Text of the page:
Why many employers have primary care on their mind
March 02, 2020
Last year, Amazon/Berkshire Hathaway/ JP Morgan Chase’s Haven Healthcare made a splash across the health care industry, not only for the big names associated with the effort, but also for its focus on increasing access to primary care. As the designated entry point into a well-functioning health system, primary care is essential to keeping employees and their families healthy.
Amazon is far from alone as an employer interested in rolling out a primary care strategy for their plan members. In December of 2018, PepsiCo made headlines when the Dallas News reported that the company will waive all premiums and even give its Dallas-Fort Worth employees a $100 gift card for seeing a primary care doctor with one of three specified physician groups. When describing the bold solution, PepsiCo Director of Benefits, Betsy Harrison, recognized what this financial incentive can signify for the population she works to cover, noting “That’s a big deal, especially for our hourly employees.”
But does the evidence support a one-size-fits-all strategy of increasing primary care utilization among all plan members? What if the costs of annual exams outweigh the benefits for certain demographics? Are there other approaches that deliver better quality of life for patients with a lower price tag for the employers sponsoring the health coverage?
These questions are being asked among benefit managers nationwide, and recent regulatory changes make the questions even more pressing. In 2019, the IRS expanded the list of preventive services covered pre-deductible for Health Savings Account (HSA)- eligible high-deductible health plans (HDHPs). These welcome changes remove financial barriers to care for plan participants with certain chronic conditions, but they also mean new territory for employers to navigate in 2020.
CPR is here to help employer-purchasers understand the latest evidence on high-value primary care and the dynamic primary care marketplace.
The purpose isn’t to reinvent the wheel. CPR will focus on building off of the momentum and strategies to date, helping align purchaser needs to send a consistent signal to the marketplace. We draw from CPR’s Employer Case Studies that have profiled firms taking on this issue through unique solutions. For Rockford, Illinois- based AirCraft Gear Corp, increasing primary care access meant the creation of a near-site clinic. They made sure to not replicate the failures of the status-quo by requiring the primary care providers to be salaried, instead of receiving their compensation through a fee-for-service arrangement. Meanwhile, FedEx delivered primary care access through a Health Reimbursement Account (HRA) strategy that allowed them to offer a broader array of preventive services pre-deductible to plan enrollees. CHG Healthcare adopted a telehealth strategy to increase primary care utilization and decrease unnecessary emergency room visits. Since 2012, CHG Healthcare has waived co-pays for primary care and dermatology services through telehealth, and their population used the services almost 2,000 times in 2016. Finally, the Covered California Health Exchange provided insights into their primary care focus during a webinar in Fall of 2019.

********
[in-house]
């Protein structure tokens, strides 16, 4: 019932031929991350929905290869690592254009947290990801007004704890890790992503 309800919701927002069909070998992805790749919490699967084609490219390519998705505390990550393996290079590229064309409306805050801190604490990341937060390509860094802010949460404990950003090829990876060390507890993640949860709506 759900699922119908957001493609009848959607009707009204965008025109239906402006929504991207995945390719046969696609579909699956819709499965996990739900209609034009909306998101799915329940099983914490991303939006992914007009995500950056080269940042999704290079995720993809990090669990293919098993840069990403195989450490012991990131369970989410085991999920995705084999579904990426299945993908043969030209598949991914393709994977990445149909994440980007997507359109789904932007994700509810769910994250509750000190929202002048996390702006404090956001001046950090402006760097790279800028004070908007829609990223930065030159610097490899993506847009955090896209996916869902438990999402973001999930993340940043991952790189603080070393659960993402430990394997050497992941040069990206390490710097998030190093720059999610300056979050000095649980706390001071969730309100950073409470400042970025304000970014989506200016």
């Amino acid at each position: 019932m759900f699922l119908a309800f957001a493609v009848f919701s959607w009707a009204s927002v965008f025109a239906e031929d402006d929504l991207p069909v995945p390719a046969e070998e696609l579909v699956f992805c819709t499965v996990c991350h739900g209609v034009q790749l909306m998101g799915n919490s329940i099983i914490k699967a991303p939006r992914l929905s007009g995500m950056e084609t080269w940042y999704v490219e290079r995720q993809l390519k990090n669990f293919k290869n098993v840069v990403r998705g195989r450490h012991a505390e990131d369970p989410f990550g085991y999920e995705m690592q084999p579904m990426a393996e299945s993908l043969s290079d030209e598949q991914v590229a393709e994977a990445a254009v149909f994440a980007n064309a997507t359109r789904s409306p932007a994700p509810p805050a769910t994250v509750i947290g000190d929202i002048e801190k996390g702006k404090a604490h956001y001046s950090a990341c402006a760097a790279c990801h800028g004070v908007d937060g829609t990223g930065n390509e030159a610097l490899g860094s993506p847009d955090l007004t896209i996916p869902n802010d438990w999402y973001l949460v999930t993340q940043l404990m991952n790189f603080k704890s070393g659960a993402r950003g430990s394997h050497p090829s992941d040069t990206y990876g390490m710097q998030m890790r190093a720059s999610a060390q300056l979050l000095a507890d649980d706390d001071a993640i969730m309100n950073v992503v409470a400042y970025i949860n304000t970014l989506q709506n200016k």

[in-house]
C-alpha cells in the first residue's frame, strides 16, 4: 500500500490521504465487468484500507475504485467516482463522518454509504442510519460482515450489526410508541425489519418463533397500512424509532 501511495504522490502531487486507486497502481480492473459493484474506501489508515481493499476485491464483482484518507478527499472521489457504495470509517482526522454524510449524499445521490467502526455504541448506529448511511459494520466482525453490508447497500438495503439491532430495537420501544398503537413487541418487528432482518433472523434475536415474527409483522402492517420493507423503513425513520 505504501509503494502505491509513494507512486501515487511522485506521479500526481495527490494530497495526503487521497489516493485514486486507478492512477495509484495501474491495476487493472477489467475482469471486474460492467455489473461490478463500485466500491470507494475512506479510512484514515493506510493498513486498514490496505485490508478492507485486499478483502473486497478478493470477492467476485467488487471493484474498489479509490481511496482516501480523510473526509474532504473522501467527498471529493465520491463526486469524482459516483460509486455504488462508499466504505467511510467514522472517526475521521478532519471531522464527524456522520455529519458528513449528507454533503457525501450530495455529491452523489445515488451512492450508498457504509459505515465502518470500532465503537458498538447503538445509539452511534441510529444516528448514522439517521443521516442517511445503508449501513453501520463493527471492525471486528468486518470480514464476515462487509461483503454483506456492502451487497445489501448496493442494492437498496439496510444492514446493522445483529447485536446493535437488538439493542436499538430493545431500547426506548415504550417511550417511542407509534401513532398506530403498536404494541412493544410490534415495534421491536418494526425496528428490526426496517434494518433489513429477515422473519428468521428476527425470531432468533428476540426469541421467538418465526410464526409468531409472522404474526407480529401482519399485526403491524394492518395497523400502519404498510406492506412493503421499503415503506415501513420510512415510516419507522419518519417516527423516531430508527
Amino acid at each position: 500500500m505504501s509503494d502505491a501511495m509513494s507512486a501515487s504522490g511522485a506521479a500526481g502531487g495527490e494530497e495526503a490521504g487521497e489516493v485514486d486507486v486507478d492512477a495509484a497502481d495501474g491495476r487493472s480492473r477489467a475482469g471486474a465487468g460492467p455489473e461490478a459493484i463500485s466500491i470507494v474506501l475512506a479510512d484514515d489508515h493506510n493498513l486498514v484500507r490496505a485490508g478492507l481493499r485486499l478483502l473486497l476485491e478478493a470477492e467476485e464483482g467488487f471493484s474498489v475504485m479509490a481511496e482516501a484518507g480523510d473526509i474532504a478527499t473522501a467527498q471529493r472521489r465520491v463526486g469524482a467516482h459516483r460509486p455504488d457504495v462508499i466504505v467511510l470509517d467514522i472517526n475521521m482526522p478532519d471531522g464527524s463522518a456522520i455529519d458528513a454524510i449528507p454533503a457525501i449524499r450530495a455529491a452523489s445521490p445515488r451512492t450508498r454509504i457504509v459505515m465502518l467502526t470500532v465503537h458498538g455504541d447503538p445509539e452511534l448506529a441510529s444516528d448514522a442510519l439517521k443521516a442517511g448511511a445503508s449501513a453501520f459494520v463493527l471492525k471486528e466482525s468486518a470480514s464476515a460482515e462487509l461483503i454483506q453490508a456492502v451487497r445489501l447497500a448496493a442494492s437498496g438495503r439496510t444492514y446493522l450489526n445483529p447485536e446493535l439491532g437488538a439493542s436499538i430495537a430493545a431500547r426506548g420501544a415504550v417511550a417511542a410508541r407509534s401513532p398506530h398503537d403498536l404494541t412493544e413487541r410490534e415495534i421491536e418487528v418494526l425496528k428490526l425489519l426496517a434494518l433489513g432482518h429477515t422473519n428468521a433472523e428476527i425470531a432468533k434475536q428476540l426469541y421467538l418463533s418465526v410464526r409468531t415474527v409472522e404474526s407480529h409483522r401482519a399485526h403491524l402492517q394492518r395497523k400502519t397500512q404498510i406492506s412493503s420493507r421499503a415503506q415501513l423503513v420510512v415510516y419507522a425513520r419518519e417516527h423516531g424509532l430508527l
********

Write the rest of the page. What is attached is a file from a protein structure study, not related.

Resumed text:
There is a growing army of change agents responding to a 2005 call to action to put primary care at the forefront of reforming the health care delivery system. As usual, benefit managers (and vendors trying to win employer business) can be found at the cutting edge.
This blog was adapted from a previously published version.